Present Tense Fitness

Dance and Sports Performance

Strength training and conditioning approaches for dancers

Why can't dancers hinge properly?

Every client who walks into our studio learns variations of these basic movements:

  • Knee flexion-dominant movement — squats, lunges, step-ups

  • Hip hinge — deadlifts and variations, kettlebell swings, hip thrusts, bridges

  • Horizontal press — bench press variations (barbells and dumbbells)

  • Horizontal pull — rowing and pulling variations (seated row, barbell row, dumbbell row)

  • Vertical press — overhead pressing variations, including landmine pressing

  • Vertical pull — overhead pulling variations, including pull-ups, lat pulldowns, and ab wheel rollouts

Every person is different, but in a general population we see the most movement restrictions with the knee-flexion movements, overhead pressing movements, and the hip hinge. General population clients struggle with squatting and lunging because they often have ignored these movements for months or years. And this same group can struggle with overhead pressing movements because of range of motion restrictions in their shoulders. As for the hip hinge? Well, it’s probably the most difficult of the basic movement patterns to teach and learn. Some people take to it naturally, while others struggle for weeks to understand.

Dancers, in my experience, can move through all of the above movement patterns with ease—except for the hip hinge. It’s fascinating to see professional athletes who have never learned how to hinge properly, because the muscles that move our hips into extension are critical for explosive movements. Want to jump higher? Move with power and grace across the stage? You need a strong butt, and you need strong hamstrings. Want to do all of these things without injuring your back? You need a strong butt, and you need strong hamstrings.

What do we see typically in dancers? Weak butts. Mobile—but relatively weak—hamstrings. It’s not a surprise then that a hyper-mobile dancer who’s never learned how to hinge will have difficulty with the movement. Reading Tony Gentilcore’s simple definition of a hinge gets to the heart of why.

“In a hip hinge we are moving our body through hip flexion and extension, while maintaining our spinal position in a neutral range.” (emphasis added)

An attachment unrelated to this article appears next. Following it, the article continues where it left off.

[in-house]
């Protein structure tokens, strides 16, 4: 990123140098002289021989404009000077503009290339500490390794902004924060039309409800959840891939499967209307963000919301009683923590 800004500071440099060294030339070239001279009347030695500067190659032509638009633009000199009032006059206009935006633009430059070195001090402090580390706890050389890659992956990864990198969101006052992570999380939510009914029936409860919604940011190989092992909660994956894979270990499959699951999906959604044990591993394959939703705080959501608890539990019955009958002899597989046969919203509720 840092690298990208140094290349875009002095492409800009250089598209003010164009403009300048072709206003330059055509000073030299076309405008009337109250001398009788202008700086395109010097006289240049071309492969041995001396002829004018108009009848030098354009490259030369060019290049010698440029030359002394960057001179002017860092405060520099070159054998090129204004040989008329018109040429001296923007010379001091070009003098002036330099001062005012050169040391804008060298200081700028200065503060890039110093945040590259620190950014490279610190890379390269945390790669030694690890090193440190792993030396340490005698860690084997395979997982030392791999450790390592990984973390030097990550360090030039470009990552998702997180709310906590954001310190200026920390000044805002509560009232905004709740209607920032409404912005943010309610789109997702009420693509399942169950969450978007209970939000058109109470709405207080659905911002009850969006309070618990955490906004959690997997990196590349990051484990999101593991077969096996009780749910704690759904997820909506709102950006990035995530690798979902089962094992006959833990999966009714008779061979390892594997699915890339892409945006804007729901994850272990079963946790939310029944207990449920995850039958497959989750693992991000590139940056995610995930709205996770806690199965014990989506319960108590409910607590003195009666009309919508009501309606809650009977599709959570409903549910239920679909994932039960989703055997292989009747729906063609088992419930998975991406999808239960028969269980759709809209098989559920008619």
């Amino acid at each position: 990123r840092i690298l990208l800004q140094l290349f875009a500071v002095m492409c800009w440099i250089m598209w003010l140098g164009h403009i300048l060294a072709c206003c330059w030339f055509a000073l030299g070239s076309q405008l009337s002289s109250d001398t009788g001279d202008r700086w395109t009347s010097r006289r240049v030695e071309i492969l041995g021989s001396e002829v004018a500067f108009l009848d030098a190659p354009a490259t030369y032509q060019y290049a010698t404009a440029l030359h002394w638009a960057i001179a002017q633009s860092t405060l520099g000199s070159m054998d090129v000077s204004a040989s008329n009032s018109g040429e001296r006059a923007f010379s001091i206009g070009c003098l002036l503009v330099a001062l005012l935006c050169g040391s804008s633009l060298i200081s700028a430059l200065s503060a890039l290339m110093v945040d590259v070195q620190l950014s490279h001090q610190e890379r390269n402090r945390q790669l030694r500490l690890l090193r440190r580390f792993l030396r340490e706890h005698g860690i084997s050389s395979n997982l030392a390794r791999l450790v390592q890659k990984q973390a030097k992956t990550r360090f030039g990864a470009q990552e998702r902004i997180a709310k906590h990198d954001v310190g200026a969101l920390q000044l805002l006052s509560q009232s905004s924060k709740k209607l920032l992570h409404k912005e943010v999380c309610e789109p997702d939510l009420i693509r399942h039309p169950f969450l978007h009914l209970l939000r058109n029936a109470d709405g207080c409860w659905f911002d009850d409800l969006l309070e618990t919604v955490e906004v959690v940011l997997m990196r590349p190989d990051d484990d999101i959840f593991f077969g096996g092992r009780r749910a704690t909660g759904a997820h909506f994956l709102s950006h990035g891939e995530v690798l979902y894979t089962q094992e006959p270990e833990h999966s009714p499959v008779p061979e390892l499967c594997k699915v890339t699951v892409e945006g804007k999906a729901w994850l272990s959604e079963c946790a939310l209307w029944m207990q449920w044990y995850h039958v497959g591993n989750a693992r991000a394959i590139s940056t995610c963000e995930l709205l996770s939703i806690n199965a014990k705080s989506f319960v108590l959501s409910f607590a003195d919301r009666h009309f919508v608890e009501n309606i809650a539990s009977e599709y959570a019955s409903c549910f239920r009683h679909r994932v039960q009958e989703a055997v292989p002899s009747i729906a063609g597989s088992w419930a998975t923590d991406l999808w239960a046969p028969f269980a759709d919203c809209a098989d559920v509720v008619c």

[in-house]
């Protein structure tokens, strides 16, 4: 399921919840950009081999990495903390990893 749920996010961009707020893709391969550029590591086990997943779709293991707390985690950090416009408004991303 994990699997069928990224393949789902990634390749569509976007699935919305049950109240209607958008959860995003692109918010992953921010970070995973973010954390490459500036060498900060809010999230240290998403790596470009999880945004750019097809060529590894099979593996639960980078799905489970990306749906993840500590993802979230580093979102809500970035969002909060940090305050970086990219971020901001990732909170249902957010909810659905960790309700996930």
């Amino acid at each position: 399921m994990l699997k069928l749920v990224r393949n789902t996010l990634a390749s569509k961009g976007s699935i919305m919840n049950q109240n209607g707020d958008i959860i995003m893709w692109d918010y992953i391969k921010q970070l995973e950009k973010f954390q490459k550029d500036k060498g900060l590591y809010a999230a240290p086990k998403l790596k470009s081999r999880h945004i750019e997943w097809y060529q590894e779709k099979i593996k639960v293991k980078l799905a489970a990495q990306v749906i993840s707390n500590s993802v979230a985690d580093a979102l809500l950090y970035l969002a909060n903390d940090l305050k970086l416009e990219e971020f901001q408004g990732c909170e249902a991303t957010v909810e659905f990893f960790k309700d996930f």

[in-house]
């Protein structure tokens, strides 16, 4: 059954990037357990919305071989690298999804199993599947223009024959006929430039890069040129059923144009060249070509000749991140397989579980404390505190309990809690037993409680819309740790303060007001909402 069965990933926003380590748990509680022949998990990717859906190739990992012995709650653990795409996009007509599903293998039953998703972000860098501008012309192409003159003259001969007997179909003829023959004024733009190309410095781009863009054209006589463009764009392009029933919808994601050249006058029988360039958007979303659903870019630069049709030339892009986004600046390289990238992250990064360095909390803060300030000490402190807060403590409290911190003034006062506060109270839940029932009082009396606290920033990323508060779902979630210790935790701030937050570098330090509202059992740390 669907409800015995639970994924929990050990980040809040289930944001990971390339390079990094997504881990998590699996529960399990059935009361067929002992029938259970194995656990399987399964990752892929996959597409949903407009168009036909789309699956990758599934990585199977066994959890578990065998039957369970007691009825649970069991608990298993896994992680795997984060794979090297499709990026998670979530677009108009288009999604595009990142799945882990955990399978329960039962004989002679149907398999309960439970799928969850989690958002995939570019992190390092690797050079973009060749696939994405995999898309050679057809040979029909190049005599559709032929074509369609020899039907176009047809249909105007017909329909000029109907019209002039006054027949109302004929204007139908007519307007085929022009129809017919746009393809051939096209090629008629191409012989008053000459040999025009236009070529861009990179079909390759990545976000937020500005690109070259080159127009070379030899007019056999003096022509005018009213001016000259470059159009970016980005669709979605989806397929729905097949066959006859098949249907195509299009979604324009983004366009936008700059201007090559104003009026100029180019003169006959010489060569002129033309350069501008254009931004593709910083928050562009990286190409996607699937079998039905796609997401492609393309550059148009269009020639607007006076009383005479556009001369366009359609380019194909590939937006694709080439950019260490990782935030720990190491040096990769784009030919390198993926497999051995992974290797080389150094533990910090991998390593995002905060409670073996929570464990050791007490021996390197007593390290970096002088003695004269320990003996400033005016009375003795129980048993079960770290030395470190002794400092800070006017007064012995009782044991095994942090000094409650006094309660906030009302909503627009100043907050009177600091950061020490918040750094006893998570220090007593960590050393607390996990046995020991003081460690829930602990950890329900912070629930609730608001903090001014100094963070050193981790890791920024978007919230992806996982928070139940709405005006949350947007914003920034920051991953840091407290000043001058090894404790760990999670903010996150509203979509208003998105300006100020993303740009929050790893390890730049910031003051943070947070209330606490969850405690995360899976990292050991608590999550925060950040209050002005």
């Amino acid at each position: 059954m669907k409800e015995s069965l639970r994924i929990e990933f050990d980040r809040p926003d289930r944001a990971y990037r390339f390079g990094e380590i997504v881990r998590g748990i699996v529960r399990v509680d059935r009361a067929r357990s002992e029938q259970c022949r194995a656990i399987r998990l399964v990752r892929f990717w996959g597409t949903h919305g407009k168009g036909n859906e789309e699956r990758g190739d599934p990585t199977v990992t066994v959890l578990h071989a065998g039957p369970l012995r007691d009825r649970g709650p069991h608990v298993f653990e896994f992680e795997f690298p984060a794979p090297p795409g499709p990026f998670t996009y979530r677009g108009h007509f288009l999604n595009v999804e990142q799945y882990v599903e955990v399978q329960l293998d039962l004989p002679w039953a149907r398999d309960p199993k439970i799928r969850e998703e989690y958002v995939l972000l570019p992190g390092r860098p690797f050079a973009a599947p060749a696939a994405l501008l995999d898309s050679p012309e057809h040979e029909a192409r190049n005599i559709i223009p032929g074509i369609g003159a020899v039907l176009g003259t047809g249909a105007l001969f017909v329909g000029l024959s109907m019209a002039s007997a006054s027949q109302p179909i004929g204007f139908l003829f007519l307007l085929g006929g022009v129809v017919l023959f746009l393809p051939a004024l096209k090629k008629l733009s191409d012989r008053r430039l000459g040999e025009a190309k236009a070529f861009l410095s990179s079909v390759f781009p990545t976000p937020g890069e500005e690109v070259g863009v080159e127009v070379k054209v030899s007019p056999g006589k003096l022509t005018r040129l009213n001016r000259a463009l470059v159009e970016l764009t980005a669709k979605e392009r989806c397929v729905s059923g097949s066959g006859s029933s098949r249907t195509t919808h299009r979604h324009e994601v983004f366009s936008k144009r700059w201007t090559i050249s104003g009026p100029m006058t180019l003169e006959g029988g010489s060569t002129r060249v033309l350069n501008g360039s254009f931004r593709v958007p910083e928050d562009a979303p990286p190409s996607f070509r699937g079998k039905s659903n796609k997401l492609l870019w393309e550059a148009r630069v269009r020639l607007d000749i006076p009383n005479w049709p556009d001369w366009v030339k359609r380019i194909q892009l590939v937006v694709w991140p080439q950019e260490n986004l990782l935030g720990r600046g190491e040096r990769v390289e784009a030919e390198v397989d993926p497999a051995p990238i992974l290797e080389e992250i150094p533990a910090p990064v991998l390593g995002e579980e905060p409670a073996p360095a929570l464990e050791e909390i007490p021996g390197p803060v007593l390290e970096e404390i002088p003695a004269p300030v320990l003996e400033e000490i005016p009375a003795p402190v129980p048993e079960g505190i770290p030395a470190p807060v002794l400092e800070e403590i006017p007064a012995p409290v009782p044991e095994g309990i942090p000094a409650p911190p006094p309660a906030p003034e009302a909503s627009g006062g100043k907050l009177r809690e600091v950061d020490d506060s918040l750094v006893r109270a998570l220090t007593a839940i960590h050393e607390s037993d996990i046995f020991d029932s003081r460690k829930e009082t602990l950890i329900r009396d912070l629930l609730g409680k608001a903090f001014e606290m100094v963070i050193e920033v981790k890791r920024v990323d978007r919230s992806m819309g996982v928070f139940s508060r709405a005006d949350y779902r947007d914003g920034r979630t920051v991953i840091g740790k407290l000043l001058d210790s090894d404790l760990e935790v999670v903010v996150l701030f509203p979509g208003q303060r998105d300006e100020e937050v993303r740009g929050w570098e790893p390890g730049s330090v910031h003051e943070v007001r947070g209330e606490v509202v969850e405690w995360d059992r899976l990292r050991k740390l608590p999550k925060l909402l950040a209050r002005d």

Dancers need back mobility and flexibility onstage. Nearly every dance variation includes an incredible amount of back flexion and extension, and these extraordinary positions allow for striking choreography and artistic expression.

But the gym is different than the stage.

Life is different than the stage.

If a dancer can’t hinge with a neutral spinal position offstage, then she’s setting herself up for potentially injurious positions onstage. Strength training—”cross training,” to borrow the dance world’s phrase—isn’t about putting movement artists into the same positions they need onstage. It’s about strengthening their bodies such that they are more resilient through the ranges of motion they need to perform at the highest level. If a dancer can’t ever find neutral, then she’s in a more precarious position when she needs to be outside of neutral to perform. In addition, she’s also setting herself up for injury when she needs to move a couch or heavy box from the floor.

We know from the literature that back injuries are an epidemic in the dance world. We could go a long way toward mitigating that risk by teaching every dancer from a young age how to hinge properly.

Like what you’re reading? Be the first to find out about our Dancer’s Guide to Strength & Conditioning, coming this Fall 2019. Go here for more information.